Anger over Draft Local Plan
Deadline Looms for Housing Decision November 16th
October’s Public Meeting - funded entirely by HIRA members’ annual subscriptions – that gave Hayling residents the chance to hear and question Alan Mak MP and Andrew Biltcliffe Head of Planning, brought out over 200 residents. Whilst we were very glad that so many people were taking advantage of an opportunity to publicly question our elected representative and tax-payer funded Council representative on typically local matters, the anger expressed by so many in the audience certainly supported the need for such a Meeting. The clear focus was the impact of the July published Draft Local Housing Plan Statement that will take us to 2036.
Before Alan Mak MP spoke, HIRA’s Chair addressed some of the key issues relating to Hayling’s particularly acute problems. In particular, medical provision that we know is already working at capacity but our South Eastern Hampshire Clinical Commissioning Group does not realize our hard working GPs will be ‘challenged’ by the 550 new households that could be agreed this month and submitted for full Council approval in December. Frequent flooding, cited by residents in the north and south of the Island over the past year, was dismissed by Mr. Biltcliffe. Worries over Southern Water’s already poor record in Langstone discharges were similarly set aside by Alan Mak MP claiming that in his discussions with the company, those problems were being addressed. Members of the audience emphatically pointed out that their own personal experiences proved that what was said by a Management is not always what is actually the case. They were not reassured.
The major issue highlighted was the A3023 – an S2 of the ‘lowest permitted class’ – that has been carrying over two and a half times its intended traffic even since a 1985 official report, and we understand that, whilst it regularly takes 28,000 vehicles daily, August’s 30,000 caused gridlock. This is Hayling’s lifeline, the sole means not only of A&E access but for working commuters too. Mr. Biltcliffe was repeatedly pressed on the date he would find out from Hampshire County Council when the”red line point where enough is enough” would be reached, so that Havant BC could “see what development is sustainable”. He did not give one. HIRA’s Committee members are now asking HCC.
From our Committee representation on the Havant Borough wide Residents’ Association Alliance that appears to be the only local body fighting the deeply worrying new Housing Plan, we learned that our tax funded local Council is not standing up for its 2011 approved Local Plan because of McCarthy & Stone’s successful Purbrook Appeal whose Inspector decided that the 2011 figures didn’t accord with the non legal status of new Objectively Assessed Housing Needs provided by outside organizations. Havant BC has still not carried out its 2013 Goldring Inquiry promise of a thorough infrastructure survey of Hayling, nor its own research required by the Government produced National Policy Planning Framework 2012, which is now cited as the reason for a new Plan. All our detailed references to the local Council’s requirement to protect the natural environment, ensure cyclist, pedestrian safety, quality of life, sustainable development – surely to include road networks fit for purpose? – were dismissed both at the Alliance’s meeting with HBC Planning Officers October 19th, and at HIRA’s Public Meeting. The public need to know that the Government’s own document – for all its apparent quality of life phrases – stipulates presumption in favour of development. This is a national issue.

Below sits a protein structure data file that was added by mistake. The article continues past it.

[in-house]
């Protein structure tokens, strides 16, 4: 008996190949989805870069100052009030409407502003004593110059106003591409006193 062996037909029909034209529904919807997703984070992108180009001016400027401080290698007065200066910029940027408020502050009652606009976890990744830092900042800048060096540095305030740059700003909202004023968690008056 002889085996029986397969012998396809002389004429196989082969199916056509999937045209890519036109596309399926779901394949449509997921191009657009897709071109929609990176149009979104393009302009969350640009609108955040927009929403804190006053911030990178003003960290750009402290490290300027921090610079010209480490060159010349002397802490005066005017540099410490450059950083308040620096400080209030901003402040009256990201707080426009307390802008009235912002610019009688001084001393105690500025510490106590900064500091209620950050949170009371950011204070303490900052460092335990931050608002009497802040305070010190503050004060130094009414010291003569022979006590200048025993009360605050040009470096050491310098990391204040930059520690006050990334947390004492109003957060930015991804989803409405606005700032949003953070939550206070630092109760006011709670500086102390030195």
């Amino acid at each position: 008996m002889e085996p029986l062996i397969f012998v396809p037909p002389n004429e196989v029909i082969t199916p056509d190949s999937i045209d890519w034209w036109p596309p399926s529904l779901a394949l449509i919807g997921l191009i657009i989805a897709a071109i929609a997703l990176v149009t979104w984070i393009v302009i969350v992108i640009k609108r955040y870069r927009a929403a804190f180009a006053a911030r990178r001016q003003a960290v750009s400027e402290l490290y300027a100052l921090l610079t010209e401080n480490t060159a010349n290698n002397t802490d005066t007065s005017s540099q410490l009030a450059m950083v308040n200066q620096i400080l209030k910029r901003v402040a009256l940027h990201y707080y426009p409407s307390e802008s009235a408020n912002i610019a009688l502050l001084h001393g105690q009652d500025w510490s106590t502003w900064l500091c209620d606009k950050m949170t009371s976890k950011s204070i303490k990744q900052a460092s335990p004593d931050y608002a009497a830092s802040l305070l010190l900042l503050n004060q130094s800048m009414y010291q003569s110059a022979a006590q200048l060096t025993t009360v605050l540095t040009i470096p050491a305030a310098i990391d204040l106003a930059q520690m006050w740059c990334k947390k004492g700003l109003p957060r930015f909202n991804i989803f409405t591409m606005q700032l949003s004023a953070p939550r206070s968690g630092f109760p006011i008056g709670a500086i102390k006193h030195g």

Recently, Anthony Walker and a HIRA Committee member gave a spirited and informed argument against more Elderly Apartments on the Hayling Billy Pub site; whilst Councillors’ opinions were split 3:3, the presiding Chair voted in favour of development.
For those who believe that we are getting Affordable Housing, think again. Not only did Havant BC Officers expressly state that they cannot now require developers to provide it and certainly not at the 30-40% that they did before, nor the 60-80% stated in Government documents, but the house prices already on the Oysters development may well require a 2 income family, adding to the existing traffic problems.
Alan Mak MP, we now know, will not support Hayling residents in particular and Havant’s Alliance in their stand against the Draft Local Housing Plan Statement. The Meeting did, after much audience pressure, elicit his agreement to “ask the Government to recognize Hayling Island as a unique cul de sac and stop development until prepared surveys have been done. Pause development.” Meanwhile local campaigning groups continue a hard fight.
Contact either: www.haylingresidentsassociation.co.uk or firstname.lastname@example.org